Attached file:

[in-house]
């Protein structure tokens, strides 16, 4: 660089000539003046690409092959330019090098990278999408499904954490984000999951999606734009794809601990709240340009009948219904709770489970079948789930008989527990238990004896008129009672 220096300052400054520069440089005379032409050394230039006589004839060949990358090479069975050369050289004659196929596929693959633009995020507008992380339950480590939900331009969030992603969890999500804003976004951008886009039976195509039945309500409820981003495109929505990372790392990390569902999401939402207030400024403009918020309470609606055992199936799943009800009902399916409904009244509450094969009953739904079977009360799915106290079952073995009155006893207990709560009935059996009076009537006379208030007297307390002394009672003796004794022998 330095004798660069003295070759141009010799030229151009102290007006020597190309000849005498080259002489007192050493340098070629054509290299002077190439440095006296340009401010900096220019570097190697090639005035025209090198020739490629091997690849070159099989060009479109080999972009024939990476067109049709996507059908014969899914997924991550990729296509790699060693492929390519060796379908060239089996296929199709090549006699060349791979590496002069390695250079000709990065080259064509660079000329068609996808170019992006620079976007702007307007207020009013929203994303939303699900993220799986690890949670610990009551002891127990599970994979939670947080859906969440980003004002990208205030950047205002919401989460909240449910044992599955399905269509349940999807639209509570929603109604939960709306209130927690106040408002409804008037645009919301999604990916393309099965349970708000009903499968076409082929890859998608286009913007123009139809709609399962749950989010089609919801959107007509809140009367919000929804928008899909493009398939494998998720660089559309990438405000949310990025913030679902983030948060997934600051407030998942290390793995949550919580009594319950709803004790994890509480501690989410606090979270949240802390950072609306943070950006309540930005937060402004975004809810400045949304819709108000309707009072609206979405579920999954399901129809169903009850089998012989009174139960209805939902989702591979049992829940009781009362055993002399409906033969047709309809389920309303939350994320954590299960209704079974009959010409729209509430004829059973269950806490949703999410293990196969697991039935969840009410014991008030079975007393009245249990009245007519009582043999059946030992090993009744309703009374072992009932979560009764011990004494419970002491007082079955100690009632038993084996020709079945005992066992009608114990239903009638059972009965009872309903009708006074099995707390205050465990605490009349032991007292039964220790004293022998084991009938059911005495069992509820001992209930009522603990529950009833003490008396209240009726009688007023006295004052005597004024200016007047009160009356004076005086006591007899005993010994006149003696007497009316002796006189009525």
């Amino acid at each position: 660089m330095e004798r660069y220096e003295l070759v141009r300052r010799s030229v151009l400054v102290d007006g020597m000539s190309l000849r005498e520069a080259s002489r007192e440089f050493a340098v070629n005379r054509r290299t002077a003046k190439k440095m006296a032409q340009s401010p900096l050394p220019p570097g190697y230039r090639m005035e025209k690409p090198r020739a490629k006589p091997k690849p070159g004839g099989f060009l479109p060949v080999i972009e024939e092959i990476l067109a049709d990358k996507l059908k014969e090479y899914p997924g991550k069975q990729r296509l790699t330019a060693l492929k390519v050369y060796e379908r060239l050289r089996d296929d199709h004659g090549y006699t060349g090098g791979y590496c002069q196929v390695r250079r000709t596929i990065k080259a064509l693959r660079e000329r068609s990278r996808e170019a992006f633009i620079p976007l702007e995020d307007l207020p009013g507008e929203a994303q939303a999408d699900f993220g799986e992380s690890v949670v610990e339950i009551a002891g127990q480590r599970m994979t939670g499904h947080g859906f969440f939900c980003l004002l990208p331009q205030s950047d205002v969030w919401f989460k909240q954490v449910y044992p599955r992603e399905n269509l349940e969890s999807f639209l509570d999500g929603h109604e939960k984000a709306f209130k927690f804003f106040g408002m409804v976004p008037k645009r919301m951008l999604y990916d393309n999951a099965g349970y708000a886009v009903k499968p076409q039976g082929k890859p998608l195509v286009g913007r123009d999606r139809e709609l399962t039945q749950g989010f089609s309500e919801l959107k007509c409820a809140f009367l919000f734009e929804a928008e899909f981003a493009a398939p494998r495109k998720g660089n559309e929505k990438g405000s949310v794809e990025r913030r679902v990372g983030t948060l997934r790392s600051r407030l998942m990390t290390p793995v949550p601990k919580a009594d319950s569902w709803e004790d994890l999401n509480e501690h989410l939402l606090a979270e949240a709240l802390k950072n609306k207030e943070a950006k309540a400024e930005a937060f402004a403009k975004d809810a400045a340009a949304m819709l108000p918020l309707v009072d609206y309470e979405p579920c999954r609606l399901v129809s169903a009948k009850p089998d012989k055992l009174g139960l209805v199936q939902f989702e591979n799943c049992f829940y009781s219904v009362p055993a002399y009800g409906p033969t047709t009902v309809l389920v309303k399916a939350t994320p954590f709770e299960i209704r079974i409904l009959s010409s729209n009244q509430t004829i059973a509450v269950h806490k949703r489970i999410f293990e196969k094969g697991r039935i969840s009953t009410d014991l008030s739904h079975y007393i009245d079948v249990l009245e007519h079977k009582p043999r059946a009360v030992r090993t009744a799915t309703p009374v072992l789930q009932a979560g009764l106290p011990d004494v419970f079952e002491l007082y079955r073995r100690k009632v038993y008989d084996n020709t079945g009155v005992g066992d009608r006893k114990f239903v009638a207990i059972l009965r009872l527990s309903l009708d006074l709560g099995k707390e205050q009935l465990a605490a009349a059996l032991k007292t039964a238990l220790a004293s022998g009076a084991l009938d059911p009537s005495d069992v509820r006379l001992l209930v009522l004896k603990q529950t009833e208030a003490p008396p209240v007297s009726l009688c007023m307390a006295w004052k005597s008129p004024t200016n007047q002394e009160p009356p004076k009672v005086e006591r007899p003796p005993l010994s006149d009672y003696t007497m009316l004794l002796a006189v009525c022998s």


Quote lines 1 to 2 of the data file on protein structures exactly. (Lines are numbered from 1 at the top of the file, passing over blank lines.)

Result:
[in-house]
């Protein structure tokens, strides 16, 4: 660089000539003046690409092959330019090098990278999408499904954490984000999951999606734009794809601990709240340009009948219904709770489970079948789930008989527990238990004896008129009672 220096300052400054520069440089005379032409050394230039006589004839060949990358090479069975050369050289004659196929596929693959633009995020507008992380339950480590939900331009969030992603969890999500804003976004951008886009039976195509039945309500409820981003495109929505990372790392990390569902999401939402207030400024403009918020309470609606055992199936799943009800009902399916409904009244509450094969009953739904079977009360799915106290079952073995009155006893207990709560009935059996009076009537006379208030007297307390002394009672003796004794022998 330095004798660069003295070759141009010799030229151009102290007006020597190309000849005498080259002489007192050493340098070629054509290299002077190439440095006296340009401010900096220019570097190697090639005035025209090198020739490629091997690849070159099989060009479109080999972009024939990476067109049709996507059908014969899914997924991550990729296509790699060693492929390519060796379908060239089996296929199709090549006699060349791979590496002069390695250079000709990065080259064509660079000329068609996808170019992006620079976007702007307007207020009013929203994303939303699900993220799986690890949670610990009551002891127990599970994979939670947080859906969440980003004002990208205030950047205002919401989460909240449910044992599955399905269509349940999807639209509570929603109604939960709306209130927690106040408002409804008037645009919301999604990916393309099965349970708000009903499968076409082929890859998608286009913007123009139809709609399962749950989010089609919801959107007509809140009367919000929804928008899909493009398939494998998720660089559309990438405000949310990025913030679902983030948060997934600051407030998942290390793995949550919580009594319950709803004790994890509480501690989410606090979270949240802390950072609306943070950006309540930005937060402004975004809810400045949304819709108000309707009072609206979405579920999954399901129809169903009850089998012989009174139960209805939902989702591979049992829940009781009362055993002399409906033969047709309809389920309303939350994320954590299960209704079974009959010409729209509430004829059973269950806490949703999410293990196969697991039935969840009410014991008030079975007393009245249990009245007519009582043999059946030992090993009744309703009374072992009932979560009764011990004494419970002491007082079955100690009632038993084996020709079945005992066992009608114990239903009638059972009965009872309903009708006074099995707390205050465990605490009349032991007292039964220790004293022998084991009938059911005495069992509820001992209930009522603990529950009833003490008396209240009726009688007023006295004052005597004024200016007047009160009356004076005086006591007899005993010994006149003696007497009316002796006189009525």